focused on Kylo and yet still completely misses what he's doing.
I had a major problem with Luke in this movie, too. Really, we were back in ESB territory for Luke. He was once again "young Skywalker," hard-headed and not seeing what was in front of him, needing his wise Master Yoda to pop in and show him the way. After all the past emphasis on "do or do not, there is no try", here Luke's post-ROTJ history was one feeble try to continue the Jedi and then giving up at first failure. That's not the Luke we saw in ROTJ. Great to see Yoda back and as he looked in ESB, but to use him to pop in and point out to Luke the obvious (that failures can be our greatest catapults to greatness and learning) was weak. It would have been great for Luke's history post-ROTJ to involve both failure (Kylo Ren), but also success (other successfully trained Masters out there in the galaxy). And for Luke to be a Master that brought lessons and wisdom to bear in the final Act of TLJ that he'd built himself off of his own years of experience since the OT...rather than being handed it by Yoda at the end. As great as it was to see Luke's actions when he arrived to help out the Resistance, it wasn't satisfying given that we went from one extreme with what we'd seen from Luke for most of the movie to another extreme simply from Yoda showing up for a few minutes.
I was also very bothered by Luke telling Leia that he could not turn Kylo back. Really? Everyone seemed able to sense Kylo's inner conflict. Kylo himself. Rey. Snoke. But Luke, the man who sensed the good in Vader and went to turn him back, who was willing to die on the Death Star to remain with the Light ("You've failed, Your Highness. I am a Jedi, like my father before me."), he couldn't and wouldn't try to turn his former pupil and his nephew back? The movie for the first half to two thirds seemed to want to be all about shades of gray, nuance, and looking at the SW universe (whether with regard to the Force or the different sides of war) in a more complex way...all of sudden it was back to a simple, black/white view of things at the end.
After all the talk/focus on the Jedi not owning the Force, the mistakes of the past handed down by former masters to their apprentices, the idea that something new could rise that was different than the orders of the past...it was right back to same old with Luke declaring he's not the last jedi and Rey poised to continue the Jedi. That's where we were at the end of ROTJ with Luke heralding the return of the Jedi. So we've taken two movies now in this new trilogy to rehash much of the previous trilogy and end up right where we already were. On that note, Luke was already a symbol at the end of ROTJ, as well. But we're given a pretty sad post-ROTJ legacy for him that then in minutes of screen time re-established him as a symbol.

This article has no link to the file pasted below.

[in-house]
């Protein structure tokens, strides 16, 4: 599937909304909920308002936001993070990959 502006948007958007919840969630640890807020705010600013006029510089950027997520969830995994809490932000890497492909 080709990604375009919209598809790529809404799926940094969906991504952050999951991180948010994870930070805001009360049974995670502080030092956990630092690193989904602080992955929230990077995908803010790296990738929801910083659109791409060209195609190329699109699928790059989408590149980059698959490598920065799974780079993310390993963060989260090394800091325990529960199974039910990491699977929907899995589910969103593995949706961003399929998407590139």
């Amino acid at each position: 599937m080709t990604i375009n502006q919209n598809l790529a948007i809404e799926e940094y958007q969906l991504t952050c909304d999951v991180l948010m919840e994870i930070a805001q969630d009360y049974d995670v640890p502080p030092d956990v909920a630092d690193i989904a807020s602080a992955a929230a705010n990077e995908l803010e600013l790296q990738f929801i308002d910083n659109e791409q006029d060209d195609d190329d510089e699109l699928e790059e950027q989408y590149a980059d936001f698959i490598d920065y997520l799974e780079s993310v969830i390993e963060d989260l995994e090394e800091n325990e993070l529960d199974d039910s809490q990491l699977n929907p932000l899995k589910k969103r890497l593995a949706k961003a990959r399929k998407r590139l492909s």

So much of what we saw in TLJ felt like smoke and mirrors (maybe I should say Snoke and mirrors
), hinting at different, deeper ideas, but superficially and taking us right back to where we already were...Kylo on the Dark Side, Rey on the Light Side.
I've found questions fans have asked since TFA, such as speculation on Rey's parentage, Snoke's identity/background, significance of the first Jedi Temple, the nature of the Force, whether Rey and Ren might take alternate paths, and other stimulating discussion online to be so much more engaging the much that we got in the actual movie.
There were definitely things I liked: seeing different ships on both sides, different use of the Force (Rey/Ren in communication, Luke's Force projection at the end), the Rey/Ren team-up battle against Snoke's guards. But its been really disappointing to see so much pulled from the OT, rehashed, and without much sense over TFA and TLJ of any kind of coherent, overall vision. If they were vastly improving on what we'd seen in the OT, that'd be one thing. But so often it seems to be pulling scenes/lines/situations from the old movies, putting them in a blender, and then pouring them over these two movies without characterization or development that makes sense.
Oh, and on Rey's parentage...no problem with them subverting expectations, but after failing to get any meaningful info/backstory about Snoke, the Knights of Ren, the first Jedi Temple, I'd really hoped at least something of interest would be revealed about her parents. I will say there's a clear opening for Abrams to reveal something different in the next movie. After all, I don't know that Kylo Ren is the best source for truth. Throw in Snoke's hand in manipulating them with their Force connection and both Rey and Ren seeing things wrong as to what the other would do...there's plenty to cloud whether we actually know the truth about her.
One other thought that comes to mind: Luke seemed pretty bitter in talking about a Jedi being the one who trained Vader. Are we to take that as a sign of disdain/resentment toward Obi-wan?
As to my experiences outside the movie itself: Got a cool stormtrooper helmet popcorn bin on Thursday. On Friday, went to a SW party at a bar across from the theater and got a couple cool mini-posters, a neat lanyard, and bought some art prints of some of my favorite SW characters, including Darth Revan, Kylo Ren, Darth Vader, and Darth Nihilus.